Contracts have been a staple in most of our lives, from signing terms and conditions we haven’t got the time to read, to watching lawyers argue about contracts in our favorite courtroom dramas. Contracts are one of the myriad ways in which the law permeates our lives.
Recently, digital contracts (the electronic cousins of contracts written on paper) have seen a surge in popularity, owing mostly to interest from businesses trying to adapt to the increasingly digital nature of the corporate world. But what exactly are electronic contracts, and what flavors do they come in?
What is an electronic contract?
In basic terms, an electronic contract is simply a digital version of a regular contract. However, it isn’t enough for an electronic contract to just be a contract; it must also be a valid contract within the interpretation of the law.
The Indian Contract Act of 1872 prescribes the conditions, fulfilling which an agreement is deemed a valid contract. These include –
- Offer and acceptance
- Free consent
- Lawful consideration
These conditions are meant to ensure that the two parties entering into a contract with each other possess the capacity to do so, are doing so freely and lawfully, and are of the appropriate age. Additionally, the contract must entail an offer and a verifiable means of accepting this offer.
Electronic contracts that meet these criteria are valid and can be upheld in a court of law.
Now that we know what makes an electronic contract let’s examine the different types of electronic contracts.
Types of electronic contracts
Shrink-wrap contracts are typically licensing agreements for software.
The name derives from the shrink wrap packaging of the CD-ROMs in which software used to be distributed. In cases when licensing contracts are packaged along with the software, the contract begins when the user tears open the shrink wrap to use the software.
Licensing agreements these days are usually not delivered with the packaging and instead show up before installing the software in question.
Clickwrap contracts refer to those familiar and long blocks of text that nobody reads, detailing the terms and conditions for using a web-based service, software, etc.
They’re called clickwrap contracts because the user typically has to click a button or check a box to indicate that they accept the contract.
You’ll have noticed that clickwrap contracts are “less negotiable” than shrink-wrap contracts, i.e., they must be accepted for the user to proceed to the next web page or gain access to an application, so forth. Essentially, clickwrap agreements create a scenario in which the user is forced to either take it or leave it.
This creates a slew of legal problems regarding the enforceability of clickwrap contracts, which you can read more about here.
Essentially, browse-wrap agreements are contracts that you agree to simply by continuing to use the service or continuing to browse the web page, which is where the term originates.
Additionally, the terms of browse-wrap agreements can be viewed usually through a hyperlink.
Emails are not something you’d expect to see in a list of electronic contracts, but they have been ruled in several cases, to constitute a legally binding contract.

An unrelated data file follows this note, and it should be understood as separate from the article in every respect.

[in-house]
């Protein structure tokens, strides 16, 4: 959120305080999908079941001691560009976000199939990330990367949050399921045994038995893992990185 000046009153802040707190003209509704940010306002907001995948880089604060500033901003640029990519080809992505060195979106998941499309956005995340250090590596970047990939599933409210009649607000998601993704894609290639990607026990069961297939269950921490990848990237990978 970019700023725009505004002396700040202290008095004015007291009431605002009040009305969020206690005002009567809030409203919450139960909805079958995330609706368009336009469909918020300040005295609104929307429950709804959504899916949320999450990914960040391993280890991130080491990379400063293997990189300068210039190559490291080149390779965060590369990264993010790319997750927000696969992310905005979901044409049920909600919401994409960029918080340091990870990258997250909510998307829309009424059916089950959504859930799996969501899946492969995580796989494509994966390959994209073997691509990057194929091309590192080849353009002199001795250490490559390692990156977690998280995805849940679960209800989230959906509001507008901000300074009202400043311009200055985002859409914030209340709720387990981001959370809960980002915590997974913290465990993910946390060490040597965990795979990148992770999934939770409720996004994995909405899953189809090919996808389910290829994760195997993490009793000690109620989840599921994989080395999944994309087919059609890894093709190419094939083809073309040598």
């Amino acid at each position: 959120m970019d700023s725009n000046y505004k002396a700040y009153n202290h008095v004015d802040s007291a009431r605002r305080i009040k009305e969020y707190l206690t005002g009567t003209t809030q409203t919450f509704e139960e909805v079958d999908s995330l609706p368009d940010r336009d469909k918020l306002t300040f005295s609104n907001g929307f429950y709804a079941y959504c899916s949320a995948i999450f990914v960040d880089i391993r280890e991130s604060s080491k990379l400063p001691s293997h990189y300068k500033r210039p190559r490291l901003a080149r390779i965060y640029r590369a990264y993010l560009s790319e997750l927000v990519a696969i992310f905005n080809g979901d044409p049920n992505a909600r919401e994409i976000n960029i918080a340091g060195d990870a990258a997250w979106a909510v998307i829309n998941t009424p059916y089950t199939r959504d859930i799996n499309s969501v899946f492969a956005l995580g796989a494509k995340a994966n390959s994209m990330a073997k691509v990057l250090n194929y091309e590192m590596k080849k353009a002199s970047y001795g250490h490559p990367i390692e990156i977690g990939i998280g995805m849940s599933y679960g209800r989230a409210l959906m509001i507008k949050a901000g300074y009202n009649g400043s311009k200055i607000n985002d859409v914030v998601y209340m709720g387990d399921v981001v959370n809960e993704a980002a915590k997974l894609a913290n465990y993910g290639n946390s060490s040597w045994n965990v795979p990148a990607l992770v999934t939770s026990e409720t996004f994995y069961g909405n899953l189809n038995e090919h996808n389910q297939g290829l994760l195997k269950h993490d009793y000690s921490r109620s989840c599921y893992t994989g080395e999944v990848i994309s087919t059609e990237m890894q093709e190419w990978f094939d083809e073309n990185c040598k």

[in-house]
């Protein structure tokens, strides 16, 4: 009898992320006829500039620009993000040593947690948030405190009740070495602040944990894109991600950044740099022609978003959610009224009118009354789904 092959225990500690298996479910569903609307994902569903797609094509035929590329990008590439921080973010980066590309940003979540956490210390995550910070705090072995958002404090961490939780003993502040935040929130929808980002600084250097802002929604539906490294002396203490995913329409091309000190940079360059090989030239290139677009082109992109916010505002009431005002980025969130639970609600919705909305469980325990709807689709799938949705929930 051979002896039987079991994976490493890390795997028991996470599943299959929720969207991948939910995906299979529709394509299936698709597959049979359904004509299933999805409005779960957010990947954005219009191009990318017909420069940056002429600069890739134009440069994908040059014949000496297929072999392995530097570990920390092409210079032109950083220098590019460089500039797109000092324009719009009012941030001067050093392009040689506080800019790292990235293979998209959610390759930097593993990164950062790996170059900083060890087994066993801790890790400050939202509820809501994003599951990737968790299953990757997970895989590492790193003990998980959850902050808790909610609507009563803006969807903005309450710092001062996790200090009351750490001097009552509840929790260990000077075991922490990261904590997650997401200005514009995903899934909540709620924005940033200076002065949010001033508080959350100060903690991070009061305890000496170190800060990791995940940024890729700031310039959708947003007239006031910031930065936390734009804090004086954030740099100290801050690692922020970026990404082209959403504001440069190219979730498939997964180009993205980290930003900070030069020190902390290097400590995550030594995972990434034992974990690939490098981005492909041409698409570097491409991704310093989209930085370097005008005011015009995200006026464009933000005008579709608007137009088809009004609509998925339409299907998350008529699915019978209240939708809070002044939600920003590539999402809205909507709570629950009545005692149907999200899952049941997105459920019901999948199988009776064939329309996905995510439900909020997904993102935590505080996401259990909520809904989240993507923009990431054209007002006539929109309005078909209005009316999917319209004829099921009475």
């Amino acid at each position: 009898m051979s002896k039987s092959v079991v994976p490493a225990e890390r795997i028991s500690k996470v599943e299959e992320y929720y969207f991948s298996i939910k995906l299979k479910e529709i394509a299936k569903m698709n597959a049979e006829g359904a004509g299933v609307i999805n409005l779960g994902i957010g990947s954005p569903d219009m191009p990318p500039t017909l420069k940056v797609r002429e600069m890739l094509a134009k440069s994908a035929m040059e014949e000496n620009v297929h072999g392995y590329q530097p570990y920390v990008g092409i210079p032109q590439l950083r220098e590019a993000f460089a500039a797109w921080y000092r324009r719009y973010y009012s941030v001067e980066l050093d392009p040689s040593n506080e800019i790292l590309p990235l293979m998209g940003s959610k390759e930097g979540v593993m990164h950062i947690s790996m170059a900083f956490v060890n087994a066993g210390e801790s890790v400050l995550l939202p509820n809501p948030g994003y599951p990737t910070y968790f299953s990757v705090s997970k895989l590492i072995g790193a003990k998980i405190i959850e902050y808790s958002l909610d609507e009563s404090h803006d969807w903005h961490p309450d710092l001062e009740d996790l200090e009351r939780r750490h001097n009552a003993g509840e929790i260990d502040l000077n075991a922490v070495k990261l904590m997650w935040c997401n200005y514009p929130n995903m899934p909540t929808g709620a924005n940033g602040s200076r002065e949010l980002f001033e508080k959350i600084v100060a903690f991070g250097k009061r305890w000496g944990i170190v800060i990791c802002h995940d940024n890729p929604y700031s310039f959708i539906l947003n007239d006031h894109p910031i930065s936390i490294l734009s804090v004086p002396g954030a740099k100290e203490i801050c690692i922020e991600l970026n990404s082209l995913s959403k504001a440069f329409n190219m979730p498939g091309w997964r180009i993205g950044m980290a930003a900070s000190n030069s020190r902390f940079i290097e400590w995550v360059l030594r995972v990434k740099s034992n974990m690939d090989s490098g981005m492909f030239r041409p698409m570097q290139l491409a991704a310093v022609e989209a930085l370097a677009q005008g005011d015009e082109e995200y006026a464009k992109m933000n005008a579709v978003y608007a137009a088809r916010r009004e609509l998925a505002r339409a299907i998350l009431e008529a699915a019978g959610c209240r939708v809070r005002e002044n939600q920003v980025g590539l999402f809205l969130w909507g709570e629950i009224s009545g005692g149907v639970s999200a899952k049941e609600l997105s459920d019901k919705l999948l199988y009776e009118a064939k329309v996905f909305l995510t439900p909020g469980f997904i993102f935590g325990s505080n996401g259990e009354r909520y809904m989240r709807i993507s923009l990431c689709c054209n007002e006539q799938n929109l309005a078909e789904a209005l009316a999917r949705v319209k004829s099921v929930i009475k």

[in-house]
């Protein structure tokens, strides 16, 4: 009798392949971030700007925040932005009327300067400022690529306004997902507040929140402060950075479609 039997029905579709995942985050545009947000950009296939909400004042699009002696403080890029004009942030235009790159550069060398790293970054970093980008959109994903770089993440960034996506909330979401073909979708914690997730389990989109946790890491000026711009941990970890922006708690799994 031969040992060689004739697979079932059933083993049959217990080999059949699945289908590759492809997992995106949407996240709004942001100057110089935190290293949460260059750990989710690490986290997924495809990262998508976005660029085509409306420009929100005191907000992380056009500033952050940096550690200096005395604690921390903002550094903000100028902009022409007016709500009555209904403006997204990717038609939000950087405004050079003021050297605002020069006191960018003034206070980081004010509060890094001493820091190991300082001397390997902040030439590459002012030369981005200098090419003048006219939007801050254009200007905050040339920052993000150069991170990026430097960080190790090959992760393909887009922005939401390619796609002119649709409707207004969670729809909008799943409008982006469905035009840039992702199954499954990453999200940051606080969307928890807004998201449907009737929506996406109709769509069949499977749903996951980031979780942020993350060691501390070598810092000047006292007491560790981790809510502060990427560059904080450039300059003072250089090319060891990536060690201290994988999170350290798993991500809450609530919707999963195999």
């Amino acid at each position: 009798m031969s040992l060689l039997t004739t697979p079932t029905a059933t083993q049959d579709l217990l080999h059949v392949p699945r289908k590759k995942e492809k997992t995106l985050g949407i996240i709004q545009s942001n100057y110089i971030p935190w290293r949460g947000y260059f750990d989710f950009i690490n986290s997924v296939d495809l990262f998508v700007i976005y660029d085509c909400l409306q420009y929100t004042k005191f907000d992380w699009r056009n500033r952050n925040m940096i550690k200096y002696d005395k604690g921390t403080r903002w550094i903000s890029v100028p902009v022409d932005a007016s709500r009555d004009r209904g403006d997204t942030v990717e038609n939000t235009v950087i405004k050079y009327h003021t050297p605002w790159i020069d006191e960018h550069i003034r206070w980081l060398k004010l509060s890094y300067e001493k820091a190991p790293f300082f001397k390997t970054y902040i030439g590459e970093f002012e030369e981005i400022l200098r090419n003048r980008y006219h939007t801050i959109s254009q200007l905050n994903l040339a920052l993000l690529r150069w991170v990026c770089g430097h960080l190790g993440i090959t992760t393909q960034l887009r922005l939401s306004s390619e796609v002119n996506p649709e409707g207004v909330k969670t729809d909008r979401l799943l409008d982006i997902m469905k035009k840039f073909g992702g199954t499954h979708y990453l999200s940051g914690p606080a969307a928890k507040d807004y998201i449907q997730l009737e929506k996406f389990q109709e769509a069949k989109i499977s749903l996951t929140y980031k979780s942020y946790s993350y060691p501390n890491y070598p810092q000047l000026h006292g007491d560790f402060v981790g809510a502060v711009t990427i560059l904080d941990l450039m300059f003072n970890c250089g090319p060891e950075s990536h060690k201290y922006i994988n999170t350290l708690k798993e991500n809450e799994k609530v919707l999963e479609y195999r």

For example, in the case of Trimex International FZE vs. Vedanta Aluminium Limited, India 2010, the Supreme Court upheld the validity of an unregistered and unsigned contract discussed via email; thus, confirming the enforceability of the contract through email.
Emails can also be signed electronically, which is an important criterion for deciding when an agreement becomes a contract.
- Aadhaar-based signatures using an OTP
- Digital signatures that use an asymmetric public key system and hash algorithms, and allow users to sign documents with a password
Electronic signatures are recognized by the IT Act, 2000, which contains provisions
ensuring the legal validity and enforceability of documents signed using electronic signatures.
Therefore any contract conforming to the criteria laid out in the Indian Contract Law, and signed online using electronic signatures constitutes a valid electronic contract in India.
Electronic evidence creation is an area of keen interest to us at SignDesk and one in which we innovate constantly. Keep an eye on our social media for the latest updates on our releases. We’ve got something exciting brewing in the pipeline!
Should you be using electronic contracts?
Now that we’ve gone over the various types of electronic contracts, the question of whether they’re right for your business remains.
Electronic contracts are primarily a response to the expensive and inefficient paper-based documentation methods employed by many businesses. If you’ve been using paper contracts and wet signatures, you know how slow and frustrating they can be.
Electronic contracts, on the other hand, are completely digital and have been shown to increase worker efficiency by more than 20%, and reduce turnaround time by almost 99%!
E-signatures, in particular, save businesses massive amounts of time and effort. Therefore, the answer should be obvious – Yes! You should be using electronic contracts.
If you’re going to be using something, you might as well choose the best. SignDesk has been helping businesses go paperless for over four years, to great results. We have reduced onboarding time by 90% and saved 120 hours per customer per client for our 350+ clients.
Our e-signature product supports both Aadhaar eSign and digital signatures and is used by nearly all major Indian banks. Curious about how else we help businesses go paperless? Book a free demo with us now and find out!